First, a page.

Monday, 18 March 2013

A Look into the Ghanaian Culture: Adinkra Symbols by Jacqalyn Butcher

As a part of our nursing experience it is imperative to consider the local culture; in fact, it is almost impossible to ignore the various cultural aspects with traditions and values prominently incorporated in every day life in Ghana. During our time in the hospital and traveling throughout Ghana, the presence of various intricate symbols caught my intrigue: these symbols are known as the Adinkra symbols. After many discussions with locals and through research I discovered that the significance and meanings of these symbols are deeply rooted into the culture of many Ghanaians, specifically the Ashanti (or, Asante) people.
The information provided on the history and significance of the Adinkra symbols has been retrieved from the Tetteh (n.d.) and Oxfam (n.d.). The origins of these symbols are said to be derived from an Ashanti legend.  According to this legend, a kingdom called Gyaman existed in the country now known as Côte D’Ivoire. King Adinkra, the chief of this kingdom, was known to wear clothing adorned with various symbols, often to express sorrow. When King Adinkra copied the symbol of the sacred “golden stool” onto his clothing (symbolic to the Ashanti people for “total power” and “tribal cohesion”) the Ashanti people were offended, and this eventually led to a battle resulting in the annexation of the territory and death of King Gyaman. The Ashanti people then claimed the symbols used in King Adinkra’s patterns as their own.
Through various generations, the philosophical concepts conveyed by the symbols have not changed, while the central values of some have been altered. Traditionally, the clothing with the symbols printed on it was worn exclusively at funerals: those grieving would wear a symbol the reflected a proverbial value or message that they wished to convey to the individual transitioning into the afterlife. In Twi (the language of the Akan people), Adinkra can be translated to mean “farewell” or “goodbye,” further emphasizing the role of the symbols in the grieving of the departed individual.
In today’s society, the proverbial meaning of the symbols act as subtle reminders of the fundamental virtues and values that should be inherent in every day life. Many Ghanaians wear the symbols on clothing and jewelry for various occasions. The symbols and the Akan names of the symbols often embellish numerous homes, vehicles, furniture, etc. Their ubiquitous presence within Ghana remains apparent, signifying the continuing importance of spirituality, humanity and character building to the Ghanaian people.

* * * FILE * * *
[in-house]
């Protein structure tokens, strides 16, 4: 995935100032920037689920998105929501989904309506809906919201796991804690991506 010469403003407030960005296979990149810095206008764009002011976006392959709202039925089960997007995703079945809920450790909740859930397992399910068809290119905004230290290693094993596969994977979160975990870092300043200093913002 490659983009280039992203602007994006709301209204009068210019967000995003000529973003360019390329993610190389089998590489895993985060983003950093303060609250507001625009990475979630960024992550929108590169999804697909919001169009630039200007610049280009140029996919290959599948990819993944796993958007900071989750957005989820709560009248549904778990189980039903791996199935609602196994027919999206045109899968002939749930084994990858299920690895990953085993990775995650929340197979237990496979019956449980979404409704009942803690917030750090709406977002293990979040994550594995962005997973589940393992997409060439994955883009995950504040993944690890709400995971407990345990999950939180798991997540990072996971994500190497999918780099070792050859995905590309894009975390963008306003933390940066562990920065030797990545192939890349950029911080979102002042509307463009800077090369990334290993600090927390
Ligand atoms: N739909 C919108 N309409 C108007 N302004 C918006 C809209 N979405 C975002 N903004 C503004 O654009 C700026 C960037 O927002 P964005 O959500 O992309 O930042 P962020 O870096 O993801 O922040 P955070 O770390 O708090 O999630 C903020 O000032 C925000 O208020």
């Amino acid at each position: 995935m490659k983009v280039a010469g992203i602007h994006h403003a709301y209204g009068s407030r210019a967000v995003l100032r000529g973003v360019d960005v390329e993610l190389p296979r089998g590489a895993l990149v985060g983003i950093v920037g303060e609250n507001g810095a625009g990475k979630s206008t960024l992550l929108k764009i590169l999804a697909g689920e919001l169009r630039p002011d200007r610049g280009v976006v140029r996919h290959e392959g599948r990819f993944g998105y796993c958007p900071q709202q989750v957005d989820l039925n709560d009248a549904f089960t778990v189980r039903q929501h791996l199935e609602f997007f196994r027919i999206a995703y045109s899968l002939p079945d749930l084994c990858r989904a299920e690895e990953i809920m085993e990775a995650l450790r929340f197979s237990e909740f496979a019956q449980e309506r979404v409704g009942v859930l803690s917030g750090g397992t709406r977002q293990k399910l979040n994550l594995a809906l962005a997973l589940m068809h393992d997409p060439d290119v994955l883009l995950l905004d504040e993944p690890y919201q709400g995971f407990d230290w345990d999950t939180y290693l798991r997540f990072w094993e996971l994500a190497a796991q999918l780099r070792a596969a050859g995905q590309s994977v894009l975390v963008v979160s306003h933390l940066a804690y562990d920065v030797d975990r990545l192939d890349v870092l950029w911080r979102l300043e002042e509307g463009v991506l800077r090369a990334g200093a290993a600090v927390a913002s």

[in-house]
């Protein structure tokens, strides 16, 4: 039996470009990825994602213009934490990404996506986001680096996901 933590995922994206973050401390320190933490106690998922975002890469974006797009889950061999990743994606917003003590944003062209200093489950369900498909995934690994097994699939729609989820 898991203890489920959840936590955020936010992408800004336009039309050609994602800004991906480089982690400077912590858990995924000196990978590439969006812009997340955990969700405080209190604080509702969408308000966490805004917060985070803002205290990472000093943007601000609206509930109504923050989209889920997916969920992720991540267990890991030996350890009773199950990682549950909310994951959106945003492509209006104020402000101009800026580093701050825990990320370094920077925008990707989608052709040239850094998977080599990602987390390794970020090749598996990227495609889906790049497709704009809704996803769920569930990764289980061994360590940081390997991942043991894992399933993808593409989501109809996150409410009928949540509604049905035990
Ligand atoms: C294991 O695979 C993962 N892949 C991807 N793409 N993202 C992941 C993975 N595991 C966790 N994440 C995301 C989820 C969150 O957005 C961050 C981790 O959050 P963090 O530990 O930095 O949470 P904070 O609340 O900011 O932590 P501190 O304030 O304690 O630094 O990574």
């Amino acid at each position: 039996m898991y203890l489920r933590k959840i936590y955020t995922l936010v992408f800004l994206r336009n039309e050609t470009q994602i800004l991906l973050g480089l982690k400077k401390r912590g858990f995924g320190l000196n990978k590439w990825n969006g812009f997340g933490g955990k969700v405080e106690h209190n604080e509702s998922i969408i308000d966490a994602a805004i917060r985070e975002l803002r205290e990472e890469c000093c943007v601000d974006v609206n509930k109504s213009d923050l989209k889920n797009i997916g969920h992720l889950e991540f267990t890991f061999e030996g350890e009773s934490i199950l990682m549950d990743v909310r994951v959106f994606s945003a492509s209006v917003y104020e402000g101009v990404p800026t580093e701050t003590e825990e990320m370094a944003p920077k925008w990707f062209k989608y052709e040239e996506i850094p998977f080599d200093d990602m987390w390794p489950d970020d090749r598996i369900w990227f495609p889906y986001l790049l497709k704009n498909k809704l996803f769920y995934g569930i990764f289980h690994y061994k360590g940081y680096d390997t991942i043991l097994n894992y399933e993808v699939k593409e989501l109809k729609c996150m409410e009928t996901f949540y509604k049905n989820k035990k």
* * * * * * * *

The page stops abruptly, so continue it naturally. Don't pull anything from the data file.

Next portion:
In discussion with a staff member at 37 Military, I was told that the Adinkra symbols have become progressively less prominent in the Ghanaia and are rarely discussed for the role they take in one’s life. This staff member explained that the multi-layered parables depicted by the symbols have historic importance to the Ghanaian people in subtle ways, and that the symbolic meanings can provide spiritual upliftment to downtrodden individuals in the hospital setting.
For this blog I have chosen to focus on a couple of the symbols that seem particularly meaningful in the Ghanaian hospital. For each I have provided the name, literal and symbolic meanings according to Tetteh (n.d.), and the ways in which each proverbial meaning may relate to health. The second is one that stood out for me personally, for two main reasons: first, it’s meaning (see below); and second, the symbol reminds me of a set of kidneys.
     Name: Gye Nyame
·      Literal meaning: Except God.
·      Symbolic meaning: Omnipotence and immortality of God
·      Meaning to health: Many of the people in Ghana believe that their health is in the hands of God; these individuals attribute ailments to an act of Divine Providence and believe that it is Him who can resolve that which ails them. In times of hardship that often coincide with health issues, people find comfort in believing that God will take the lead and will guide them in the direction that each person needs to go.  In some cases people even opt to going to Prayer Camps instead of seeking treatment at a hospital because of their strong belief in God’s will. Religion plays a large role in many aspects of many individual’s life, especially in regards to health and well-being.
      Name: Biribi wo soro
·      Literal meaning: There is something in the heavens. Hope.
·      Symbolic meaning: Reliance on God for inspiration.
·      Meaning in health: Hope is subjective and individualistic and, therefore, hard to define. In my opinion, the concept of hope has one of the strongest relationships with the health of an individual. We hope to remain healthy; we hope that our loved ones stay healthy; we hope that when we pass, it will be without suffering. Hope in an afterlife is also another crucial component of health. Everyone will die at some point, and believing in a heaven often makes the process of dying easier for the one passing and for loved ones. Life is full of uncertainties, and one’s ability to hope for good outcomes allows one to live a more active and positive life.
The Adinkra symbols are one small aspect of Ghanaian culture that influences the psychosocial components of one’s health. In trying to learn the culture of nursing in Ghana, it is necessary to incorporate the values and beliefs that form the backbone of the development of character and of spirituality in order to better understand our patients and their families.
Oxfam. (n.d.). On the line: the Adinkra story. Retrieved from coolplanet/ontheline/schools/adinkra/adinkrah.htm
Tetteh, V. A. (n.d.). Adinkra – Cultural Symbols of the Asante People. Retrieved from National Commission On Culture: t/File/Adinkra%20Cultural%20Symbols%20of%20the%20Asante%20People.pdf

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